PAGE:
The American people aren't inherently racist, but the nation's Black community has been left "far behind" after the nation's history that includes "Jim Crow and before that, slavery," according to President Joe Biden.
"No, I don't think the American people are racist," the president told NBC "Today" anchor Craig Melvin in an interview airing Thursday night on NBC Nightly News and again Friday on "Today." "I think after 400 years, African Americans have been left in a position where they're so far behind the eight ball in terms of education, health, in terms of opportunity."
Biden's comments come after Sen. Tim Scott, R-S.C., said in his rebuttal to the president's speech that he does not think the United States is a racist country. However, the senator added that it is "wrong to try to use our painful past to try to dishonestly shut down debates in the present."
Biden has often used the term "systemic racism" but told Melvin that he does think that the "overhang from all the Jim Crow (laws), and before that, slavery, have had a cost, and we have to deal with it."
Biden also discussed his proposals that total $6 trillion in new spending and his plans to pay for the expenditures by raising taxes, defending the plans as investments that will make the economy recover.
"Look how rapidly it's recovered since we passed the last piece of legislation," said Biden. "That legislation was $1.9 trillion. If we don't invest in this country, we're going to fall behind even further."
Melvin pointed out that the American public has long been skeptical about big government, and Biden agreed that he doesn't have an "inordinate amount of faith in the government," but he does think there are "things only the government can do."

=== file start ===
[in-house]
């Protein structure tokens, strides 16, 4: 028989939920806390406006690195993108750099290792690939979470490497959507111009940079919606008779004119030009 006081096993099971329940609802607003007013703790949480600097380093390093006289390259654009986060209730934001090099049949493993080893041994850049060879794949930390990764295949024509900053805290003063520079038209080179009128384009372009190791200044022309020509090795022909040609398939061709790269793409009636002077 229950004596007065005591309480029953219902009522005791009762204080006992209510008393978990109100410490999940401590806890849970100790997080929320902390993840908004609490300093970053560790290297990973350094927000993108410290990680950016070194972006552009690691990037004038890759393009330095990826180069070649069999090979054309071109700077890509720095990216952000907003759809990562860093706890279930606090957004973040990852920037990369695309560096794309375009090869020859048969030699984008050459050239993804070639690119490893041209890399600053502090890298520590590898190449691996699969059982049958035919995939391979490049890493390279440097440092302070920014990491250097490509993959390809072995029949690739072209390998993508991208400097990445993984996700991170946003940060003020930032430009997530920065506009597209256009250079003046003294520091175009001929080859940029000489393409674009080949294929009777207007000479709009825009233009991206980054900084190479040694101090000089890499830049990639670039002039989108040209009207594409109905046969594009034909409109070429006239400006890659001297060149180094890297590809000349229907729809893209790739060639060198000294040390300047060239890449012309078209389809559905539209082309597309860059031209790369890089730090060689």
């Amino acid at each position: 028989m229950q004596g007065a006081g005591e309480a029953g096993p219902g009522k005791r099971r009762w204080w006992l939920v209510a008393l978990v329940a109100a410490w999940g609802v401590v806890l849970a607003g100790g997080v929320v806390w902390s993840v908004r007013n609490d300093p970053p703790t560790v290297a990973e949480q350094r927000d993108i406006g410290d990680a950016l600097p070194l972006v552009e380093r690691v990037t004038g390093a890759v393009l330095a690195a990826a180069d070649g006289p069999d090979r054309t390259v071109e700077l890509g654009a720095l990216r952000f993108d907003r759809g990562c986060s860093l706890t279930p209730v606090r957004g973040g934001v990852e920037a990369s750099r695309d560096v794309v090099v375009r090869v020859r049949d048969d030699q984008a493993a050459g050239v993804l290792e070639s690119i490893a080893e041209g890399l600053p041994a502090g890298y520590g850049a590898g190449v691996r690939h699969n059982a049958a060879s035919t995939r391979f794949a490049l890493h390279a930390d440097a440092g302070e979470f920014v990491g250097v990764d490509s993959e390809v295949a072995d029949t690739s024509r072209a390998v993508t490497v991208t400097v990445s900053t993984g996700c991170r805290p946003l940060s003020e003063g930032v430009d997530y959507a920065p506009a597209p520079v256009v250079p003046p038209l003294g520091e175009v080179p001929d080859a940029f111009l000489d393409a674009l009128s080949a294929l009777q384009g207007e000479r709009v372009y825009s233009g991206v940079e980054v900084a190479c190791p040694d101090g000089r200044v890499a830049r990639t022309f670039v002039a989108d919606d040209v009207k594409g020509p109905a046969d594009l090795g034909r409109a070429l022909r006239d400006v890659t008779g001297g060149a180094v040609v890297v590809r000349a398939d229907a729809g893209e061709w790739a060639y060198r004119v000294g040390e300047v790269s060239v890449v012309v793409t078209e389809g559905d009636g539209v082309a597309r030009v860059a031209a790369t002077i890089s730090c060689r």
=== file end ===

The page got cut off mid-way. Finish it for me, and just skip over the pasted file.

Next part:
"Is the private sector going to build billions of dollars worth of highways, ports, airports, bridges?" said Biden. "These are things that only the government can really do."
Biden also discussed the ongoing response to the coronavirus pandemic, including the news that 40% of the United States Marine Corps members have said they won't get their vaccines.
When asked if he'd order the military to get the shots, Biden said he'll "leave that to the military," but then said, "I'm not saying I won't."
"I think you're going to see more and more of them getting it," said Biden. "You're in close proximity with other military personnel, whether you're in quarters where you're all sleeping or whether you're out in maneuvers."
He also told Melvin that based on science and the Centers for Disease Control and Prevention, the nation's schools should "probably be all open" by next fall.
"There's not overwhelming evidence there is much of a transmission among young people," said Biden.
The president also said that after the CDC's guidance that masks need not be worn outside by people who have had their shots, if they are not in a crowd situation, he'll also be seen more often without a mask.
"The likelihood of me being able to go outside and people coming up to me is not very high," said Biden, adding that he'll likely don a mask when talking one on one with people and in other situations.
"It is a small precaution to take that has a profound impact," said Biden. "It is a patriotic responsibility, for God's sake. It is making sure your wife, your children, if, in fact, they haven't been vaccinated, making sure they're not going to get sick."
Biden also discussed the raid that happened this week at the home of Rudy Giuliani, the attorney for former President Donald Trump, insisting that he was not aware that the raid was going to happen.
"I made a pledge I would not interfere in any way, order, or try to stop any investigation the Justice department has underway," said Biden, adding that he learned about the raid "when the rest of the world worried about it."
He also said he hasn't been briefed on any other investigation and has not asked to be briefed.
"That's the justice department's individual judgment," he said. "This last administration politicized the Justice Department so badly, so many of them quit. The justice department is the people's lawyer, not the president's lawyer."
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